Chester Cathedral, U.K., by Mike Kniec/Flickr • http://is.gd/K4J9zy

By John Martin

Leaders of nearly two-thirds of England’s cathedrals admit to having money worries, a BBC survey has found. Of leaders at 38 cathedrals responding, 26 said they were “worried” or “very worried” about the future. Grants from central church funds for historic buildings last year ran to £8.3 million, which is insufficient to meet needs.

Of the 42 Anglican cathedrals in England, 38 are Grade I listed and expensive to maintain. Some have daily running costs of £4,000. Cathedrals face a continuing challenge to strike a balance between keeping their building as a spiritual space and raising large sums for care of their fabric.

In some cities, cathedrals are the largest public buildings and can be used for concerts, lectures, and banquets. Few have endowments and it means they look for income from hiring out their spaces.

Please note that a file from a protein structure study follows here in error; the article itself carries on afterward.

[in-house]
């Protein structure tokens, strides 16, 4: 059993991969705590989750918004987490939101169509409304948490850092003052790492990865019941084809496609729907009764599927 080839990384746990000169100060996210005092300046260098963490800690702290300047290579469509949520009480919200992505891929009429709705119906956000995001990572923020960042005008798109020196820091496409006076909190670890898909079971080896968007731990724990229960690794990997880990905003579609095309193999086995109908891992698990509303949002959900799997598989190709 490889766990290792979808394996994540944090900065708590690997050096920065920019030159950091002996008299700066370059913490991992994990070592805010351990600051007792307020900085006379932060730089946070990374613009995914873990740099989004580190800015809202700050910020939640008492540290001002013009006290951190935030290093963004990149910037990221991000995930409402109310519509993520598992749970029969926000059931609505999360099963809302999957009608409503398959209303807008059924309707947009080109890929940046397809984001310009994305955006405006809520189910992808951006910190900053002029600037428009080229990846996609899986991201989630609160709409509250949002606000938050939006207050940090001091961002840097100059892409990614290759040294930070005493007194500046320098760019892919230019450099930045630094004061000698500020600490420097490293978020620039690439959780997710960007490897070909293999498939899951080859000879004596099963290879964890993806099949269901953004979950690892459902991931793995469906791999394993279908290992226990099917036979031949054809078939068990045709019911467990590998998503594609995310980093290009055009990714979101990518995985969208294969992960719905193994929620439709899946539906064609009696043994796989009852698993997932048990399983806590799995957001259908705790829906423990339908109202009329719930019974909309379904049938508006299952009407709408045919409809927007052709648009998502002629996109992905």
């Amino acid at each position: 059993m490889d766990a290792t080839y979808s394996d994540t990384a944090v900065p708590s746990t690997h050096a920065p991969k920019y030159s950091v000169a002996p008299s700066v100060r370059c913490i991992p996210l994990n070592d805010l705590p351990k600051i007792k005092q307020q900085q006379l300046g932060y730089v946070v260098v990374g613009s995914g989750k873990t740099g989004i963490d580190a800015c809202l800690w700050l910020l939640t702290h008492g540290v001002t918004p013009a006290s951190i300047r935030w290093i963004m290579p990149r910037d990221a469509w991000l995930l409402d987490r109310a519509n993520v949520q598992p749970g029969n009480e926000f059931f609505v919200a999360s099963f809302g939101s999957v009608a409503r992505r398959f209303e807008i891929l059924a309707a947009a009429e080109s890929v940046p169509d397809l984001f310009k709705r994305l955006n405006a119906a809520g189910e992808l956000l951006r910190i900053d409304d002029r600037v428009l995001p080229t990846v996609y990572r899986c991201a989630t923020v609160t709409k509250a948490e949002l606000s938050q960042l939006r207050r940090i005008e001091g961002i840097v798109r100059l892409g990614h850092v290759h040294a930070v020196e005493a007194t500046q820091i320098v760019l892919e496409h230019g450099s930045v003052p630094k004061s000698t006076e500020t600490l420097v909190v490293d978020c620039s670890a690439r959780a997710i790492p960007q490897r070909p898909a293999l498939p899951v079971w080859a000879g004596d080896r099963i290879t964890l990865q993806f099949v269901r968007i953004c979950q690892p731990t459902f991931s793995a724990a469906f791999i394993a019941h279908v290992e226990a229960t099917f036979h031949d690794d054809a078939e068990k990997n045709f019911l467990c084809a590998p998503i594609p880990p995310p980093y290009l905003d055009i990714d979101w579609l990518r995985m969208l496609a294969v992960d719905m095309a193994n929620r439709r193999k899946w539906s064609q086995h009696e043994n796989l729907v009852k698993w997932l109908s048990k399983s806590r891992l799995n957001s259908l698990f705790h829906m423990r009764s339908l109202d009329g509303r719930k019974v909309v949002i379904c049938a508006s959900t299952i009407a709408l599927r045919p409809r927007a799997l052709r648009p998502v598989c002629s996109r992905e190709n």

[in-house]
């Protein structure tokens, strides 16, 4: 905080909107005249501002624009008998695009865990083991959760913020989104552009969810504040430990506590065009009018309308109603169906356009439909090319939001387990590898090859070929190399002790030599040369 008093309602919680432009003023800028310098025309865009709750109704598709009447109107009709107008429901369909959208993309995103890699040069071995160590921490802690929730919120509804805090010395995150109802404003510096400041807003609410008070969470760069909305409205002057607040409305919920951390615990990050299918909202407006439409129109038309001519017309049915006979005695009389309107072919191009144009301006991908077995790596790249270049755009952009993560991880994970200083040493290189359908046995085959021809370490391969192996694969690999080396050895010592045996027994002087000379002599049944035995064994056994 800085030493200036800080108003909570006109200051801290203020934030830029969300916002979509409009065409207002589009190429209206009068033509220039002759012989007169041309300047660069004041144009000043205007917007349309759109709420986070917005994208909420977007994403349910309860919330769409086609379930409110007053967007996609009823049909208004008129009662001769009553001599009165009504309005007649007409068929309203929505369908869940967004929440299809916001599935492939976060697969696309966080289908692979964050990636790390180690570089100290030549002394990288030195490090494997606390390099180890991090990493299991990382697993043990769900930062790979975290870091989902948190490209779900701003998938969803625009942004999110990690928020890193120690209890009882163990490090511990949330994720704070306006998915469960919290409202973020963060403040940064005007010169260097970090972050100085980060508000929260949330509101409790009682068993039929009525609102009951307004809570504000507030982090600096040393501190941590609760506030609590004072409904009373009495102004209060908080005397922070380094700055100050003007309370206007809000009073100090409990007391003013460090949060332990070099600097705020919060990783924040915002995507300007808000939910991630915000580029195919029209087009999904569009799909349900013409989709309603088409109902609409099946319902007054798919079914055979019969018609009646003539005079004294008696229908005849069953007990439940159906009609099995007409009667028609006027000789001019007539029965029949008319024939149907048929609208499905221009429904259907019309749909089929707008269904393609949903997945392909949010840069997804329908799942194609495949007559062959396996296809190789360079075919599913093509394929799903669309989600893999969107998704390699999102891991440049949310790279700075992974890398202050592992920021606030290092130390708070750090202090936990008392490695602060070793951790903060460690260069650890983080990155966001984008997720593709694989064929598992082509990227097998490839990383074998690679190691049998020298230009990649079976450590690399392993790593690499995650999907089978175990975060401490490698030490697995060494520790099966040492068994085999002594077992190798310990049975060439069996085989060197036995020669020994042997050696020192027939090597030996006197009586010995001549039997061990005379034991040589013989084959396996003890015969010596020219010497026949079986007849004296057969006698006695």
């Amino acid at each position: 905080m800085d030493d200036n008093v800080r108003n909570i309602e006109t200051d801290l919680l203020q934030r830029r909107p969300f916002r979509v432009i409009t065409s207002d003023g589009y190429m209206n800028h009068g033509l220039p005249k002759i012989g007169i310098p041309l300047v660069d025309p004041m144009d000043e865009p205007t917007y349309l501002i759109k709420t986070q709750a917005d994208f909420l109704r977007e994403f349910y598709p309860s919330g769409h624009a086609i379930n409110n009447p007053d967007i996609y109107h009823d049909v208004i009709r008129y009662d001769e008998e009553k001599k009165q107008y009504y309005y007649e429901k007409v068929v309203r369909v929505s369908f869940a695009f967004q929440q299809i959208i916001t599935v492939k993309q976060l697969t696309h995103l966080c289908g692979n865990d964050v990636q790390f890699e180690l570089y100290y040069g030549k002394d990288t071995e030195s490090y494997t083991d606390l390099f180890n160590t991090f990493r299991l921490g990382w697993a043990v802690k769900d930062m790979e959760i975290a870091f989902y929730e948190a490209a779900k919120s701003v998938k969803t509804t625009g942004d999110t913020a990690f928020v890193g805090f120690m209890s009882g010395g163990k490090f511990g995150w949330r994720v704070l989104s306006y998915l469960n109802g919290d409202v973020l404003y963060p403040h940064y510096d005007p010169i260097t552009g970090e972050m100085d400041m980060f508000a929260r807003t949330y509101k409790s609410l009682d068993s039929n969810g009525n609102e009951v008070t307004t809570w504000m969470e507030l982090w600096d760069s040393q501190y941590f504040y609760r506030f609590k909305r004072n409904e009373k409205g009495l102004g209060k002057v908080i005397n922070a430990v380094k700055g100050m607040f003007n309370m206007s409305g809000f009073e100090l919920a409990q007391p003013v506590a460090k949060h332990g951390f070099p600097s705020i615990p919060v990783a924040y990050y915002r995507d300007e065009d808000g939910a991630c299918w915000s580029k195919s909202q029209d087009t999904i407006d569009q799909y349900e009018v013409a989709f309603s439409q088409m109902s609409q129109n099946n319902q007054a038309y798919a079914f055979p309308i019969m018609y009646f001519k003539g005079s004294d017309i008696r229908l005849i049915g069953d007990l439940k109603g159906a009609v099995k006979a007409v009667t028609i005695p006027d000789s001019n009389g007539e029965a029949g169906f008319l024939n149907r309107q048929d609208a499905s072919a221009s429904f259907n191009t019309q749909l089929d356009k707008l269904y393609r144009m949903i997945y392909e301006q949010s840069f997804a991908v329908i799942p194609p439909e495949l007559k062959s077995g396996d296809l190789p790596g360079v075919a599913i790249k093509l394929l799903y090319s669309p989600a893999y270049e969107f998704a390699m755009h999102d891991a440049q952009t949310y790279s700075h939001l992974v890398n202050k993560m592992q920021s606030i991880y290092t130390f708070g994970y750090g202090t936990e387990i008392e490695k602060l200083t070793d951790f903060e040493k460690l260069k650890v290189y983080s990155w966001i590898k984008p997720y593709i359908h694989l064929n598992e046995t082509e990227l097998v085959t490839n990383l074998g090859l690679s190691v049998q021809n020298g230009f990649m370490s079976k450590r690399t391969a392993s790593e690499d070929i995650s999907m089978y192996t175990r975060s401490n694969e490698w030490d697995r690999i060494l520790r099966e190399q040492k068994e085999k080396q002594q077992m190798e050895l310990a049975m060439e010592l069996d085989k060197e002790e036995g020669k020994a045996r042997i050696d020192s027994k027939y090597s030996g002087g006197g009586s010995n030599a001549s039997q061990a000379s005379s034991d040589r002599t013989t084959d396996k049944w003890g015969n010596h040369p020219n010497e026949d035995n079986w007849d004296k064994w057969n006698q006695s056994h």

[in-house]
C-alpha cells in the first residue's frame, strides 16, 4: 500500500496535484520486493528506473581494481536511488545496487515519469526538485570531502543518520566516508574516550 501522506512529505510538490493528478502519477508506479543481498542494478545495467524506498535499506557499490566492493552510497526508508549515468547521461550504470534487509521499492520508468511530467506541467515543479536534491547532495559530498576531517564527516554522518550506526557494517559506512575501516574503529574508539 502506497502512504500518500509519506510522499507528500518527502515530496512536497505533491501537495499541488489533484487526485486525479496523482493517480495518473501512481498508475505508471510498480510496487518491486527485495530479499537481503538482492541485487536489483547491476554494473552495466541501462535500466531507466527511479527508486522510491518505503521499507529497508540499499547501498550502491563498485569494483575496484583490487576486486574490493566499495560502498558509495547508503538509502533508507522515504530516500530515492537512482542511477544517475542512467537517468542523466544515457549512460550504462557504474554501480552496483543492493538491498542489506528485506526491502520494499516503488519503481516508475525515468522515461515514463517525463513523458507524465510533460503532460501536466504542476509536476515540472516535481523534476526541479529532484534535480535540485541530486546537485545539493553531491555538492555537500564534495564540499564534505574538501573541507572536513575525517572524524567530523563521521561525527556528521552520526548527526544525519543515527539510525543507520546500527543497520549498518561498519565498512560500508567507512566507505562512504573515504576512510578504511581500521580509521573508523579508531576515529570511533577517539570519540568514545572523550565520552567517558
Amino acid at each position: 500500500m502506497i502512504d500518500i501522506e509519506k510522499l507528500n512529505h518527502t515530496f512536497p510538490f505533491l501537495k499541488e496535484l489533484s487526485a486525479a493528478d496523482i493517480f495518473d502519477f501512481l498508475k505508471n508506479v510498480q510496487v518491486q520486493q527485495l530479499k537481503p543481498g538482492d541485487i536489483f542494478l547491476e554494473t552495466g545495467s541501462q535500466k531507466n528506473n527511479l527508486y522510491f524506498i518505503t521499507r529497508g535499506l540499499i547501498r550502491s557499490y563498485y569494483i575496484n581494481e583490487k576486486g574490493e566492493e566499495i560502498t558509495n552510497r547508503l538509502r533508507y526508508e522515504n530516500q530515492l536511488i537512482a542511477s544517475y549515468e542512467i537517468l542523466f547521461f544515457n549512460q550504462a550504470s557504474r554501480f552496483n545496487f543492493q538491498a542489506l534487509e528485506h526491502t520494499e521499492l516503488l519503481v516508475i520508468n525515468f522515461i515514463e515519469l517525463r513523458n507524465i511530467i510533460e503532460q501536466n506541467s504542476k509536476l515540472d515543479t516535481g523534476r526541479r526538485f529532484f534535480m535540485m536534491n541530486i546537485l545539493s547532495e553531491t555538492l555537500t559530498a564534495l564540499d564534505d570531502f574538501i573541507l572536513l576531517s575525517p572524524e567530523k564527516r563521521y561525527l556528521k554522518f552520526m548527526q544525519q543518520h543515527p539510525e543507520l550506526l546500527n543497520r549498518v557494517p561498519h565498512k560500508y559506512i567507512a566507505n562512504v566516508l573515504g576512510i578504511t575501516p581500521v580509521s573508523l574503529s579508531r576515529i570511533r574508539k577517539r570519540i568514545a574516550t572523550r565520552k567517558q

Southwark Cathedral in London has been running a conference center since 2000.

“You have to be really imaginative and think what’s going to be the most appropriate business model for my cathedral in this place at this time,” said the Very Rev. Andrew Nunn, dean of Southwark Cathedral.

The study found that:

  • 8 cathedrals charge for entry
  • 3 increased the fee in the last year
  • 20 percent of income is from donations
  • 9 percent of income is from commercial use

The Very Rev. Christopher Armstrong, dean of Blackburn Cathedral in Lancashire, is among those “very worried” about the future.

“We’re a northern cathedral, we’re not on the tourist track, so we don’t get any money from tourists,” Armstrong said. “Like most cathedrals, we are in the red most of the time, and if we are going to be sustainable we’re going to have to change that.”

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